Kathy, I knew, intellectually at least, that our efforts provided some measure of comfort to those left behind. Beneath the sorrow in faces of family and friends, I also saw joy, a joy at knowing the departed were loved by many beyond those in their immediate daily circle. It was 15 years later, at the services for my father, a WWII veteran, that I truly understood that dichotomy of emotions over a single act of respect by strangers, who were not really strangers after all.

      Garnet, I could never go so far as to allow those one hundred fifty-six services had no ill effect. I felt a deep sense of loss each and every time, especially for the two who were personal acquaintances. However, I did what military personnel have done for ages when faced with traumatic or unpleasant circumstances. I separated the good from bad, compartmentalized each, quarantined the bad in order to protect my own psyche, then‘soldiered’ on. This is a self-defense measure with which I am sure you are familiar. However, those buried demons eventually break free to cry, “Havoc!”

      Mine escaped a few years after my father’s death. I was monitoring the activities of several contractors outside a sensitive facility. One of the workers accidentally knocked his portable radio off the loading dock, watching it shatter as it hit the ground. A fellow worker popped to attention, brought a closed fist to his lips, and tooted out TAPS as if playing a kazoo. His friends laughed. I lost it, sobbing and blubbering like a baby, as long denied tears roiled to the surface. Their foreman saw my distress, and asked if I was alright. I could only respond, “Just a vet healing.”

      I noted the fading Army and combat tattoos on his forearm when he placed a comforting hand on my shoulder. This warrior, no older than I, then spoke the words I needed most to hear. “It’s OK, son. We’ve all been there,” he whispered, before turning to his crew and admonishing them, “Show’s over. Get your dead asses back to work. We’ve got a schedule to keep.”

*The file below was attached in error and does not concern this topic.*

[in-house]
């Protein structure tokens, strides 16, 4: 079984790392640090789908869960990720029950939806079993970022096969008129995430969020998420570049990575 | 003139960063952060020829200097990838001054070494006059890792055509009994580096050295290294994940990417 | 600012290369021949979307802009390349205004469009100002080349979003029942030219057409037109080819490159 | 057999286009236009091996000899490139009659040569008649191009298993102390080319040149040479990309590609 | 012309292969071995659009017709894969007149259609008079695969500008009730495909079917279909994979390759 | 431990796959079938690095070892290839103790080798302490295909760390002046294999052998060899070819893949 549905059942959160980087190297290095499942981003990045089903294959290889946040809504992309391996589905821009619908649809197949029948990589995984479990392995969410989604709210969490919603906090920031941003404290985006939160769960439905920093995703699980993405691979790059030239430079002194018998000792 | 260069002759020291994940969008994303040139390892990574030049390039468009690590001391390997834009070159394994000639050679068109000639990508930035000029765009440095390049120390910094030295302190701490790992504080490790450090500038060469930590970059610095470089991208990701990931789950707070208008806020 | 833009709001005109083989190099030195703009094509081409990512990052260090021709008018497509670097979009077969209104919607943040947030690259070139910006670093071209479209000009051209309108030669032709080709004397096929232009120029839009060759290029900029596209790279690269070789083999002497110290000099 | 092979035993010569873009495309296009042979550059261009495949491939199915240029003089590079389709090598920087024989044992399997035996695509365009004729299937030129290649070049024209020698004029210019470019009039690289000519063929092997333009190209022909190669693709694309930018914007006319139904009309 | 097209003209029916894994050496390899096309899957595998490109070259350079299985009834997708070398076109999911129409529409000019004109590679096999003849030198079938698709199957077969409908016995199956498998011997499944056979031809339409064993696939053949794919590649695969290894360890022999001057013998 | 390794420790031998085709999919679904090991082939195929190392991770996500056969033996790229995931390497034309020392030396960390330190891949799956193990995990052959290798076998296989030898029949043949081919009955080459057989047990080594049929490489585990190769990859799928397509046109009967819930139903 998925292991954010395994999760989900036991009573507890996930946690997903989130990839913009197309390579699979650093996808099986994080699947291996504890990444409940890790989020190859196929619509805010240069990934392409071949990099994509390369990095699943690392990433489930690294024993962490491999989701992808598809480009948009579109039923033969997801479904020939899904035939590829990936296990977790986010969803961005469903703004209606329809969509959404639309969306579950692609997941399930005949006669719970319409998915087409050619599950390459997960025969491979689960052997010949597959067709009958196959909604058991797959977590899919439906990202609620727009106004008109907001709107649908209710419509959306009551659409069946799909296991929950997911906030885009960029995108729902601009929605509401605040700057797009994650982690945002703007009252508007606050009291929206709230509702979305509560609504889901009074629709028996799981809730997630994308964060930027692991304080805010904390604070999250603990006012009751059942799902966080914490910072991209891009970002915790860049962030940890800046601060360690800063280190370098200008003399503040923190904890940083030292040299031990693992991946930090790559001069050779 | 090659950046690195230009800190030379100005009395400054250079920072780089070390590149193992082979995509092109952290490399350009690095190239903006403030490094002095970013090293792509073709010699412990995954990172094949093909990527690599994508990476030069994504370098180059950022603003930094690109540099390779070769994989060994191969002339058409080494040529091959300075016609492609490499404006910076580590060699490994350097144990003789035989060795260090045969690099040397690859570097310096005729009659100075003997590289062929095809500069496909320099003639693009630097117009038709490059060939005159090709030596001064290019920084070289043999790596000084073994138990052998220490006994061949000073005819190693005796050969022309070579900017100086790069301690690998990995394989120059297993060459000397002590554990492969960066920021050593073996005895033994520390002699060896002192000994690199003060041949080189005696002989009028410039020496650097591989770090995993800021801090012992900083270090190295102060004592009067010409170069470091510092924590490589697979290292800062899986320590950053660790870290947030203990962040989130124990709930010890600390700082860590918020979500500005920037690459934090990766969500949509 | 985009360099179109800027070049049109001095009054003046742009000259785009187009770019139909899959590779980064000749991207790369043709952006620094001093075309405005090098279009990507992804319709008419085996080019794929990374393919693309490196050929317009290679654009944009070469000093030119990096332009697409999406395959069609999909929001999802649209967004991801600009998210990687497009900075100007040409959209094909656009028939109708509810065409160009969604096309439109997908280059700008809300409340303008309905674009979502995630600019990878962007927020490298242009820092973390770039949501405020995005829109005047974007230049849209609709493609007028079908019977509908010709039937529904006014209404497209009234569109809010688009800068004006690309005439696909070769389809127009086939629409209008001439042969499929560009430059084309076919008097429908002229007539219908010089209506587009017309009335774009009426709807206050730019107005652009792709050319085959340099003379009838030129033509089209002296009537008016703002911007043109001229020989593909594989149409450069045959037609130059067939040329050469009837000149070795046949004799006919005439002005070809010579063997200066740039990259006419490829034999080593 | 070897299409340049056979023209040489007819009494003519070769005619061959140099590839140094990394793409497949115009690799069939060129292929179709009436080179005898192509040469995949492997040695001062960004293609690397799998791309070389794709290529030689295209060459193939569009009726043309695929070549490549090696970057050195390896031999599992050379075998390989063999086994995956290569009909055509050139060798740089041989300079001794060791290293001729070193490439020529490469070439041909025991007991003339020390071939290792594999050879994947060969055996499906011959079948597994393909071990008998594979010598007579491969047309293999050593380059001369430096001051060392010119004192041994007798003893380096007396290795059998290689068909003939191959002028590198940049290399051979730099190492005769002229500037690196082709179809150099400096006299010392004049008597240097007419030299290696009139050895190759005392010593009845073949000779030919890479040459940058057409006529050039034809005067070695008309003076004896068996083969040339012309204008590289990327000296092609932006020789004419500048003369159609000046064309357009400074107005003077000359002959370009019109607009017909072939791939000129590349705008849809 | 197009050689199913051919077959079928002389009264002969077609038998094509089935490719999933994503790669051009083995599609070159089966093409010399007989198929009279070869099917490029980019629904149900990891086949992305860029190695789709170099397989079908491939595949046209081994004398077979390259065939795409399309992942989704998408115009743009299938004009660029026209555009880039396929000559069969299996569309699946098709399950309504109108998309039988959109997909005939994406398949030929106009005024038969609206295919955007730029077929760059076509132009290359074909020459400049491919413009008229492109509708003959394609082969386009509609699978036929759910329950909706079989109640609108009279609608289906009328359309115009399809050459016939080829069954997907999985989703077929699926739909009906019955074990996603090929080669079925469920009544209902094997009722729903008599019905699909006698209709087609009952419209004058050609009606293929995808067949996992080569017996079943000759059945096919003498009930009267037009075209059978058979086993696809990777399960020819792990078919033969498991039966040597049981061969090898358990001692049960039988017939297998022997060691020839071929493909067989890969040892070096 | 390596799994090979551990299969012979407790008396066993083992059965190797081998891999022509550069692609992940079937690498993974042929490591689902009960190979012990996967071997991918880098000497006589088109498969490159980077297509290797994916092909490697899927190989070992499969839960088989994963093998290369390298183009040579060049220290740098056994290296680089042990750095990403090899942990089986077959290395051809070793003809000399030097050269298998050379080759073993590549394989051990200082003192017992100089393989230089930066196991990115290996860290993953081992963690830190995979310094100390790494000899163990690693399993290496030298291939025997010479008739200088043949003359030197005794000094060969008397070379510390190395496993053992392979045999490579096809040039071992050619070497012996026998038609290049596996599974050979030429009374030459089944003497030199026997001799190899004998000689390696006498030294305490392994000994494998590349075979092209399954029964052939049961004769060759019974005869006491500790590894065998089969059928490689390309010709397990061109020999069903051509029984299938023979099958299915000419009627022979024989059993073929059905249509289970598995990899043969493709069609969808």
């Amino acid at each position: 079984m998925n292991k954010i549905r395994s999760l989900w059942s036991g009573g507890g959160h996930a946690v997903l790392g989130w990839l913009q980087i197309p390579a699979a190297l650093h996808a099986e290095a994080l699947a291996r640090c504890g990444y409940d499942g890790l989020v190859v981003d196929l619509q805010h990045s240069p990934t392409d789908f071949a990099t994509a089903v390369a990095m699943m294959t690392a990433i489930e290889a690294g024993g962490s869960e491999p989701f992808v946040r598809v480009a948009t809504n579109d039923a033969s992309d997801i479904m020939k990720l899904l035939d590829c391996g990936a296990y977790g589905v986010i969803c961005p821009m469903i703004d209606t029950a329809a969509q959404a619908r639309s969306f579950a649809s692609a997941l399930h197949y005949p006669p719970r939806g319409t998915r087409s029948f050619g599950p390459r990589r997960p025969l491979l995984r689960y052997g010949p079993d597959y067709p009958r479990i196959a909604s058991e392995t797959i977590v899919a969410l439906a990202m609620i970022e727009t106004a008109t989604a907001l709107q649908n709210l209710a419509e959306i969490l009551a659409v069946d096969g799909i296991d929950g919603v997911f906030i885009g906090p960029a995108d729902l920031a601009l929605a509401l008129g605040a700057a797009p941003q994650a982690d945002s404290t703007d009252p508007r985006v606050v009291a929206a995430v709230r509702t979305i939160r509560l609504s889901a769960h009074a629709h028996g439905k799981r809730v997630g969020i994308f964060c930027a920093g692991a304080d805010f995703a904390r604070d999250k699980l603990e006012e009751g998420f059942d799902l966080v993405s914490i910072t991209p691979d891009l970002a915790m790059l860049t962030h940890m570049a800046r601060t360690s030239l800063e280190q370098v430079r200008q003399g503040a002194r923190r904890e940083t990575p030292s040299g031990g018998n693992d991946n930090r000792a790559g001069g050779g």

Yes, tanngle, I was indeed blessed that day. An angel of the Lord, in the form of another vet, reached out to pull me away from the precipice of total despair.

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  3. Reblogged this on Jack Carson Pickard and commented:
    Salute!

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  4. Oh wow, that one had me in tears from the start. I have the utmost respect for all our men and women who signed that blank check. They are a special breed and the rest of us are truly blessed to have people willing to risk their lives for us.

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    • So true Kathy. I remember the way that returning vets were treated back in the late 60’s and early 70’s. Thank God that our population regained its senses and now at least show respect to our military, especially when in uniform.